You may not be even familiar with the term, but Darjeeling and its adjoining hills are already basking in the success of ‘voluntourism’.
So, what the expression ‘voluntourism’ mean? Simply put, it’s tourism and voluntary work for charity combined. Travellers are encouraged to visit an area that is underdeveloped and participate in development of the place. For instance, building a school or even teaching kids of the locality for some time. Tourism data reveals that even in this off-peak season, the rural areas of Darjeeling hills have an occupancy of 30 per cent which is much higher than in the previous years.
Like ecotourism and adventure tourism, ‘voluntourism could involve tourist groups or just individual travelers. “It is basically resource exchange. The foreign tourists help in uplift of society, teach new things and even help develop infrastructure by building schools, thereby empowering the community.
The voluntourists in turn benefit by knowing more about the environment, biodiversity, different cultures and how people manage to live happily despite economic problems,” said Raj Basu, one of the founders of Help Tourism, that is jointly working with Growing Through Education Foundation (GTEF) in the voluntourism sector for the past one decade. For the past six years, volunteers from the foundation have been coming to Darjeeling and helping set up schools in the region.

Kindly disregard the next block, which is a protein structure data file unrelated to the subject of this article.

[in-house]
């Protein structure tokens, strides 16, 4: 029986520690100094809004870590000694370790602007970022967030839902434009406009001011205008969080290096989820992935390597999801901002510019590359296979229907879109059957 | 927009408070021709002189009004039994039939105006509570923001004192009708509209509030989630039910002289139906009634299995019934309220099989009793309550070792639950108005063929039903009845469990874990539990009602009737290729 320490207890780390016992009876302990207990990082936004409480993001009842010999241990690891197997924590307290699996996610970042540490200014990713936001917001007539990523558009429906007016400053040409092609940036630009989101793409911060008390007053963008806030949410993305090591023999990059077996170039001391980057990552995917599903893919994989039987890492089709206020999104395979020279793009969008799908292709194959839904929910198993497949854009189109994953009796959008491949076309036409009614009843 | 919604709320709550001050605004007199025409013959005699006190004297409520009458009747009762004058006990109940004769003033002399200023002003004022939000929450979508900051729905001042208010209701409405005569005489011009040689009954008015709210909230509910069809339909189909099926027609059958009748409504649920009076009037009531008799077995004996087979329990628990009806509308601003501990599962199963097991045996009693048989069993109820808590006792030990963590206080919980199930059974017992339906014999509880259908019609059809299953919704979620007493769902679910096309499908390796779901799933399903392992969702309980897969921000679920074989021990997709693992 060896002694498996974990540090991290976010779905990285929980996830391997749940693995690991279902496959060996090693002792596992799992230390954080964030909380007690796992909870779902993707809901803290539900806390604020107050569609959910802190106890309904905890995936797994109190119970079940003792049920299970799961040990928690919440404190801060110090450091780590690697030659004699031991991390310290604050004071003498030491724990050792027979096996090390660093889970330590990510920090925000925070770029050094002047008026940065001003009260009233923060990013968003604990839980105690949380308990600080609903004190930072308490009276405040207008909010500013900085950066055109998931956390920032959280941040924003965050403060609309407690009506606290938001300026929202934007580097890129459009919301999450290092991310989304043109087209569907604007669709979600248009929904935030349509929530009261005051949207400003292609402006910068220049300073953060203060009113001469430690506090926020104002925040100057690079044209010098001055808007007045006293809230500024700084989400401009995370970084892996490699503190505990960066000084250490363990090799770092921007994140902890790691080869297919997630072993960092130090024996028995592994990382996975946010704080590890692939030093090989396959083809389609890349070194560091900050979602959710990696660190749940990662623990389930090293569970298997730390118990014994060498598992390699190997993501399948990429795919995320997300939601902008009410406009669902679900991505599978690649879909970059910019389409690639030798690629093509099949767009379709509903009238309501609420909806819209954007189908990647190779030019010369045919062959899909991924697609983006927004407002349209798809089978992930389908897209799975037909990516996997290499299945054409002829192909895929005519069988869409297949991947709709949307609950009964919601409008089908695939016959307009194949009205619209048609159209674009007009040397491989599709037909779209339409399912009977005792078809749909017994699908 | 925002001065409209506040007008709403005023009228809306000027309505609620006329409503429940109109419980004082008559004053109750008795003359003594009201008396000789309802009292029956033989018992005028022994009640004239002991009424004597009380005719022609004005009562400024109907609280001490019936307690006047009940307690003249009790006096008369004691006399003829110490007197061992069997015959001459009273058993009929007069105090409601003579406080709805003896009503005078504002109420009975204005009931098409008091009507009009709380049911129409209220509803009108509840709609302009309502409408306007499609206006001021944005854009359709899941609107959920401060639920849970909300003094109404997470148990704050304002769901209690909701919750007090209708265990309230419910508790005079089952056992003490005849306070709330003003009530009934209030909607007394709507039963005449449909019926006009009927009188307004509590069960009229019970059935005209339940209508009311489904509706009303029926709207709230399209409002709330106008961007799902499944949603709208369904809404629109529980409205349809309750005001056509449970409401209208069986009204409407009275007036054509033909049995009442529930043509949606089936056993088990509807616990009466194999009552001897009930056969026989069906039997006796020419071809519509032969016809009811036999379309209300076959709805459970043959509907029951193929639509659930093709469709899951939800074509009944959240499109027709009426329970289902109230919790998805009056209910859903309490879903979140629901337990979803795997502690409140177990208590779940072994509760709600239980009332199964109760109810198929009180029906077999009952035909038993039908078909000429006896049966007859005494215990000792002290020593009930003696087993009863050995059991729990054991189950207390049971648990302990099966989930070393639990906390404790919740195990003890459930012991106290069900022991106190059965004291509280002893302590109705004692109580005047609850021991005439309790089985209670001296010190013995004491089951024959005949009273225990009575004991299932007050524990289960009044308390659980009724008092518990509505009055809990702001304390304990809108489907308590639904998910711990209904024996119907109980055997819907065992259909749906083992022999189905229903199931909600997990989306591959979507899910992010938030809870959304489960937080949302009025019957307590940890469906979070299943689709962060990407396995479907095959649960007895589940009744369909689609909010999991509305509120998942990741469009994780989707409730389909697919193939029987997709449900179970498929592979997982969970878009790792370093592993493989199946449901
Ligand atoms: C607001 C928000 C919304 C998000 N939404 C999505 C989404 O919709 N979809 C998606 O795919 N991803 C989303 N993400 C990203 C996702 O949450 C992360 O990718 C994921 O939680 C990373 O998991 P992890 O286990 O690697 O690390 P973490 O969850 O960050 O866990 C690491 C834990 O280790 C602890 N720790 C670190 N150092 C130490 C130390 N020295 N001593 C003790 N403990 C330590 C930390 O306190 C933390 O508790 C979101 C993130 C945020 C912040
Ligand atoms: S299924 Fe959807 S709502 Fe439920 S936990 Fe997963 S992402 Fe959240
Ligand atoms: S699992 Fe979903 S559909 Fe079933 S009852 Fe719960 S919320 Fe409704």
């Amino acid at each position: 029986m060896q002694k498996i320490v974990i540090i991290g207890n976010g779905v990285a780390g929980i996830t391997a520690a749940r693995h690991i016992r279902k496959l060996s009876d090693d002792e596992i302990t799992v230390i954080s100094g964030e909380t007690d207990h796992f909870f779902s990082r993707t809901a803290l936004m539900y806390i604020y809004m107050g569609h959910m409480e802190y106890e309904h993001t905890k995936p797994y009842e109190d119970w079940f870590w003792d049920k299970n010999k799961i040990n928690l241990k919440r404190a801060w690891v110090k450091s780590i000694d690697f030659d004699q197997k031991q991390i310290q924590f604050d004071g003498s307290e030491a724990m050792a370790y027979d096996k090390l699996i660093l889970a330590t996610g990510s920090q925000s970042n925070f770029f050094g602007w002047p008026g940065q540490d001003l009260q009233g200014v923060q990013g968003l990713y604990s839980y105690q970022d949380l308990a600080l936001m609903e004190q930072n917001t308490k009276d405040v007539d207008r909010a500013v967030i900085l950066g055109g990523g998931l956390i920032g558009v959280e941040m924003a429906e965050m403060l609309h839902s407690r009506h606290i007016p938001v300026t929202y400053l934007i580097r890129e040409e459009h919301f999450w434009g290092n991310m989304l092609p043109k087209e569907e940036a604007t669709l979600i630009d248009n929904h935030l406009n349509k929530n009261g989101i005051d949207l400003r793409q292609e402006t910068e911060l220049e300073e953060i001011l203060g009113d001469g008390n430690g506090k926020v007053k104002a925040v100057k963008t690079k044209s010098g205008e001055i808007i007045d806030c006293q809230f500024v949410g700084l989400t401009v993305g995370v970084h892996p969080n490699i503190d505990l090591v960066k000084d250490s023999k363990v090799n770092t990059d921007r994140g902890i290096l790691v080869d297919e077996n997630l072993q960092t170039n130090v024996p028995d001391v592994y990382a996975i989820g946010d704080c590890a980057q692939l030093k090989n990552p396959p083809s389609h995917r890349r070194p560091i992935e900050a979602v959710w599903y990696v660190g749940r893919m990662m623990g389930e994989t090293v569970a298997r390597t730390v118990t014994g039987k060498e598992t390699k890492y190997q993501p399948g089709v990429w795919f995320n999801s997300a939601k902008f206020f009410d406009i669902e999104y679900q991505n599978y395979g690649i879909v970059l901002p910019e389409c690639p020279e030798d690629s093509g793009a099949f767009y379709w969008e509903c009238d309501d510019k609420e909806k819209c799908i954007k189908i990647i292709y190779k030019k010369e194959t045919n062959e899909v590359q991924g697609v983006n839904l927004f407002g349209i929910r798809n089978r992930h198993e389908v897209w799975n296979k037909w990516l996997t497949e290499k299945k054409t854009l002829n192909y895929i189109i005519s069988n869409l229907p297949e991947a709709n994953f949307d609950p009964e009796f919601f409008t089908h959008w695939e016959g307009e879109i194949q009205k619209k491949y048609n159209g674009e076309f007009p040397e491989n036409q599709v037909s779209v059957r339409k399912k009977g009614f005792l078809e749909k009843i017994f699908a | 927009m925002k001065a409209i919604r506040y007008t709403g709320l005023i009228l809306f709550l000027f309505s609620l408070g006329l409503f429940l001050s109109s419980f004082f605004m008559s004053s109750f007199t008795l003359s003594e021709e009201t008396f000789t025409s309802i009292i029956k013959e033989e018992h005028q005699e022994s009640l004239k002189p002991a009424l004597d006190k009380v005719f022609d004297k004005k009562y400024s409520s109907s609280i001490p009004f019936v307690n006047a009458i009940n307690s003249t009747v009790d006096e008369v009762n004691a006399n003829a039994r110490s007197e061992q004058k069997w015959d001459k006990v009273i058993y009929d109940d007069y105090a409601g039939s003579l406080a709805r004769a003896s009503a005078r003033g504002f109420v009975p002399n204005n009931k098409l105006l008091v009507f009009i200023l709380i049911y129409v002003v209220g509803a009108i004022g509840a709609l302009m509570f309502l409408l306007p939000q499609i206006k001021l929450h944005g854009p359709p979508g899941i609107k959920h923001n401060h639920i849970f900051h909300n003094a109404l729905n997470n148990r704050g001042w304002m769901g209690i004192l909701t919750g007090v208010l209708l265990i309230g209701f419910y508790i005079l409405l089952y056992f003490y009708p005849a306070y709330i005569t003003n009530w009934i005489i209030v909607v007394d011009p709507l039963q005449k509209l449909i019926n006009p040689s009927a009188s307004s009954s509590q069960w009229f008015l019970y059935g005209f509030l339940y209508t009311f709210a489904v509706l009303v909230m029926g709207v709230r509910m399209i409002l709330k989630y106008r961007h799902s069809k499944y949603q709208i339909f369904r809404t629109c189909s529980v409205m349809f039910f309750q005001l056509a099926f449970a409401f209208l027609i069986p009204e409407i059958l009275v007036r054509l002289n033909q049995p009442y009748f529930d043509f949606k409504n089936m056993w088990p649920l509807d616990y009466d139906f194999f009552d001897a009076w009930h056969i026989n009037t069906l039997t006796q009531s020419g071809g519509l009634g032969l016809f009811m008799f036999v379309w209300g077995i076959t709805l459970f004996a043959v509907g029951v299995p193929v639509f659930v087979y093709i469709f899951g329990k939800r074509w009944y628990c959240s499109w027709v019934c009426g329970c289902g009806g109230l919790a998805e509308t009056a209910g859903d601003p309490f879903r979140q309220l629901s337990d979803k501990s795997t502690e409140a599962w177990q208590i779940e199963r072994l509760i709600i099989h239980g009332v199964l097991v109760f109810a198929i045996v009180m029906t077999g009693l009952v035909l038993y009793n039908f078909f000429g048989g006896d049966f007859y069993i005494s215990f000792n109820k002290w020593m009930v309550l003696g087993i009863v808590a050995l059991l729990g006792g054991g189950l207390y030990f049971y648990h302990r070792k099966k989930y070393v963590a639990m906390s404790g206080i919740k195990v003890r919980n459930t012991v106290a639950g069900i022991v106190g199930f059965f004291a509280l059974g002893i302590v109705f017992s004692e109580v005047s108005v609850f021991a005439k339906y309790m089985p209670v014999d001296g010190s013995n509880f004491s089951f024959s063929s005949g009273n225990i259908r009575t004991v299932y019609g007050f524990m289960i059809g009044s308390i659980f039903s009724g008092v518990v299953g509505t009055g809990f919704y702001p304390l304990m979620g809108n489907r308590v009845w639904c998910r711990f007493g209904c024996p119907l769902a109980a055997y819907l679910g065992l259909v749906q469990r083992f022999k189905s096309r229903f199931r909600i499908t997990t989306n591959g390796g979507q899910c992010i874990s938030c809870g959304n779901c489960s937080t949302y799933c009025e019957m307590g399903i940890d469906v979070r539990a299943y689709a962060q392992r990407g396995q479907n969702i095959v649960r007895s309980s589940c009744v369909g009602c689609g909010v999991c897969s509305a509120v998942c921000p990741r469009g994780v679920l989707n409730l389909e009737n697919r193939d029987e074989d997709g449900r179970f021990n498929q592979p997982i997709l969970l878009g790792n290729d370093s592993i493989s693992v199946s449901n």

The GTEF, a non-profit organisation, aims to provide financial and practical assistance to schools and school communities with specific development needs. The outfit is looking to raise sufficient yearly funding to directly support schools through teacher training and improving educational infrastructure.
The Australia-based foundation recently brought in volunteers to Darjeeling as voluntourists. The foundation has different fund-raising programmes including ‘Buy a Brick’ whereby a donor buys brick for $100 a piece to help build schools. Already, tourists and volunteers have built a volleyball court and a fence around the Chukhim Primary School in Kalimpong.
“This is tourism with a purpose. We thank Help Tourism and GTEF for having chosen our area as their area of activity,” said Pemba Tshering, member of the Gorkha Territorial Administration.